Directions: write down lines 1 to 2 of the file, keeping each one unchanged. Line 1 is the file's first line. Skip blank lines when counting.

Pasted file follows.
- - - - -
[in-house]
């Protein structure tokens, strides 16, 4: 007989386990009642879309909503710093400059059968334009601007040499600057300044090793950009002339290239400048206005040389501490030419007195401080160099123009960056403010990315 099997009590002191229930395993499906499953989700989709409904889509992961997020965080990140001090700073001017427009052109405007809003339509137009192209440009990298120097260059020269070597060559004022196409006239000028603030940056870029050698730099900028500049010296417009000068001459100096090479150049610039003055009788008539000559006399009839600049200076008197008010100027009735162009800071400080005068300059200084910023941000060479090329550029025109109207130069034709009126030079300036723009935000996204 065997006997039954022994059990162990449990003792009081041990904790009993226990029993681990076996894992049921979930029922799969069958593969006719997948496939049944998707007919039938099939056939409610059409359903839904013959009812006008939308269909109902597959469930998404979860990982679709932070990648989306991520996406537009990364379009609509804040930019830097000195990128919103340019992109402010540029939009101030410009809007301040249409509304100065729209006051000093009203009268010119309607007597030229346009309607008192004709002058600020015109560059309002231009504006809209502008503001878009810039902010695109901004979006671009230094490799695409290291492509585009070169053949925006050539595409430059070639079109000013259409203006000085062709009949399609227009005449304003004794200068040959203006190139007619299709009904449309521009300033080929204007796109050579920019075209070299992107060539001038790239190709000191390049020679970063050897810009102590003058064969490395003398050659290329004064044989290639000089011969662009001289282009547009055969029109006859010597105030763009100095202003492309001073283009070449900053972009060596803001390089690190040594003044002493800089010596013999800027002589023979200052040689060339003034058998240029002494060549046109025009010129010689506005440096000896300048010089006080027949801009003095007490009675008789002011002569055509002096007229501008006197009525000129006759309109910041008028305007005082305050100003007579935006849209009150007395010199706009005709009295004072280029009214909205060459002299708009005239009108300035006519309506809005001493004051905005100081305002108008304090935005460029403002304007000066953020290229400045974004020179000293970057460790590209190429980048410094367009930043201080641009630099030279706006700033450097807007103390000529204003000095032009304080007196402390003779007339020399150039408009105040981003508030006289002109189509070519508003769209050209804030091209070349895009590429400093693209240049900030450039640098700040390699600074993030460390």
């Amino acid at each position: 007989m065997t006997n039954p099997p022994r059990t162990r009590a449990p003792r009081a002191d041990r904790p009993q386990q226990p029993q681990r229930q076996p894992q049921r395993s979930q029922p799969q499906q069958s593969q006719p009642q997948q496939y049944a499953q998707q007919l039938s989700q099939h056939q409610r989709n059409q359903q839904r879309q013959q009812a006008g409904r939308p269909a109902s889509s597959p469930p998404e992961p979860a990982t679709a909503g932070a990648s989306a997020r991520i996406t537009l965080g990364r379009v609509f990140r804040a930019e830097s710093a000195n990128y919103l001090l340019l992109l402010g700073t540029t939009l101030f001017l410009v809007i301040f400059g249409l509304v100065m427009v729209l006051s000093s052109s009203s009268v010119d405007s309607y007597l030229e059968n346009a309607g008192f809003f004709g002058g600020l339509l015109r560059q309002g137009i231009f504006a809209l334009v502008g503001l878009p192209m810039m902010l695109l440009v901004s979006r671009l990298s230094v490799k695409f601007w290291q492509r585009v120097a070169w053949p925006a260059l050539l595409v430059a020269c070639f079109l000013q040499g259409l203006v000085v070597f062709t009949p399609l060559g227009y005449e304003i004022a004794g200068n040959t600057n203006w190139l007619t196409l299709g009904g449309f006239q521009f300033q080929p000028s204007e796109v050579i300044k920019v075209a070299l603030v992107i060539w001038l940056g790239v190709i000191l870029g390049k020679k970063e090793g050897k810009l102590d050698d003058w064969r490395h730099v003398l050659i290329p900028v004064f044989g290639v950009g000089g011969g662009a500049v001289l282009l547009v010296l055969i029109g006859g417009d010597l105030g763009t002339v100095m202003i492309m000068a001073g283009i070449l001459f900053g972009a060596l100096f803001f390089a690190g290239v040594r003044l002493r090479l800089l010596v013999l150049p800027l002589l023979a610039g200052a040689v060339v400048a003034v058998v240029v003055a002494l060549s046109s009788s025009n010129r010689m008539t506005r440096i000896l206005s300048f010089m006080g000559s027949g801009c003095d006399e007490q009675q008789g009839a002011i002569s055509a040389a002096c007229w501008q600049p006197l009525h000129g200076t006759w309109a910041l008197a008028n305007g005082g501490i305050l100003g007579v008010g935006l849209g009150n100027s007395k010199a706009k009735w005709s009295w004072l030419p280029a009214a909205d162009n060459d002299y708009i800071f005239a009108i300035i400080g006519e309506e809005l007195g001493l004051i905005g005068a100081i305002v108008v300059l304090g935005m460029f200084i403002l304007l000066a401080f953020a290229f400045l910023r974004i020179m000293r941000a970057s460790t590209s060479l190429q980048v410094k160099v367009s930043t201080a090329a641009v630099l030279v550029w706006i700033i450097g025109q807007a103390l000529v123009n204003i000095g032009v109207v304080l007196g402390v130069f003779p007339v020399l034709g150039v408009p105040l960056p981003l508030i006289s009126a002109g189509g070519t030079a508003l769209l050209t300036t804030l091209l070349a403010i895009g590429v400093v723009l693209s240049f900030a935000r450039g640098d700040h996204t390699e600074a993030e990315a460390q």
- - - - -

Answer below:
[in-house]
């Protein structure tokens, strides 16, 4: 007989386990009642879309909503710093400059059968334009601007040499600057300044090793950009002339290239400048206005040389501490030419007195401080160099123009960056403010990315 099997009590002191229930395993499906499953989700989709409904889509992961997020965080990140001090700073001017427009052109405007809003339509137009192209440009990298120097260059020269070597060559004022196409006239000028603030940056870029050698730099900028500049010296417009000068001459100096090479150049610039003055009788008539000559006399009839600049200076008197008010100027009735162009800071400080005068300059200084910023941000060479090329550029025109109207130069034709009126030079300036723009935000996204 065997006997039954022994059990162990449990003792009081041990904790009993226990029993681990076996894992049921979930029922799969069958593969006719997948496939049944998707007919039938099939056939409610059409359903839904013959009812006008939308269909109902597959469930998404979860990982679709932070990648989306991520996406537009990364379009609509804040930019830097000195990128919103340019992109402010540029939009101030410009809007301040249409509304100065729209006051000093009203009268010119309607007597030229346009309607008192004709002058600020015109560059309002231009504006809209502008503001878009810039902010695109901004979006671009230094490799695409290291492509585009070169053949925006050539595409430059070639079109000013259409203006000085062709009949399609227009005449304003004794200068040959203006190139007619299709009904449309521009300033080929204007796109050579920019075209070299992107060539001038790239190709000191390049020679970063050897810009102590003058064969490395003398050659290329004064044989290639000089011969662009001289282009547009055969029109006859010597105030763009100095202003492309001073283009070449900053972009060596803001390089690190040594003044002493800089010596013999800027002589023979200052040689060339003034058998240029002494060549046109025009010129010689506005440096000896300048010089006080027949801009003095007490009675008789002011002569055509002096007229501008006197009525000129006759309109910041008028305007005082305050100003007579935006849209009150007395010199706009005709009295004072280029009214909205060459002299708009005239009108300035006519309506809005001493004051905005100081305002108008304090935005460029403002304007000066953020290229400045974004020179000293970057460790590209190429980048410094367009930043201080641009630099030279706006700033450097807007103390000529204003000095032009304080007196402390003779007339020399150039408009105040981003508030006289002109189509070519508003769209050209804030091209070349895009590429400093693209240049900030450039640098700040390699600074993030460390």